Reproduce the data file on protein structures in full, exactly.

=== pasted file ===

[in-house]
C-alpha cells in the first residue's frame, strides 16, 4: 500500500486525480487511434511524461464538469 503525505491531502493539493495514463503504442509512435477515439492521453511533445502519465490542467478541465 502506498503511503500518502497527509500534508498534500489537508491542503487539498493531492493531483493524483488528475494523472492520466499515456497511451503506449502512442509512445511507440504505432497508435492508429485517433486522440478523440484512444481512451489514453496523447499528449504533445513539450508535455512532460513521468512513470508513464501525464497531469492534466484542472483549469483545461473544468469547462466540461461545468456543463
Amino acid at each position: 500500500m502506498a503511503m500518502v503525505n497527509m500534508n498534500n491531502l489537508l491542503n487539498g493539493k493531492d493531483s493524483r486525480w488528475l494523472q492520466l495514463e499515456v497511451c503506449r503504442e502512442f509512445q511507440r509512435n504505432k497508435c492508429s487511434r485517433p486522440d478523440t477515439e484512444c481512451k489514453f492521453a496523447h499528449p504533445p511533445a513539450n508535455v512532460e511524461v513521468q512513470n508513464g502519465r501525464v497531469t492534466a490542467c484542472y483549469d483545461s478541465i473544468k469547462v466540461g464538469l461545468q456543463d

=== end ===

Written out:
[in-house]
C-alpha cells in the first residue's frame, strides 16, 4: 500500500486525480487511434511524461464538469 503525505491531502493539493495514463503504442509512435477515439492521453511533445502519465490542467478541465 502506498503511503500518502497527509500534508498534500489537508491542503487539498493531492493531483493524483488528475494523472492520466499515456497511451503506449502512442509512445511507440504505432497508435492508429485517433486522440478523440484512444481512451489514453496523447499528449504533445513539450508535455512532460513521468512513470508513464501525464497531469492534466484542472483549469483545461473544468469547462466540461461545468456543463
Amino acid at each position: 500500500m502506498a503511503m500518502v503525505n497527509m500534508n498534500n491531502l489537508l491542503n487539498g493539493k493531492d493531483s493524483r486525480w488528475l494523472q492520466l495514463e499515456v497511451c503506449r503504442e502512442f509512445q511507440r509512435n504505432k497508435c492508429s487511434r485517433p486522440d478523440t477515439e484512444c481512451k489514453f492521453a496523447h499528449p504533445p511533445a513539450n508535455v512532460e511524461v513521468q512513470n508513464g502519465r501525464v497531469t492534466a490542467c484542472y483549469d483545461s478541465i473544468k469547462v466540461g464538469l461545468q456543463d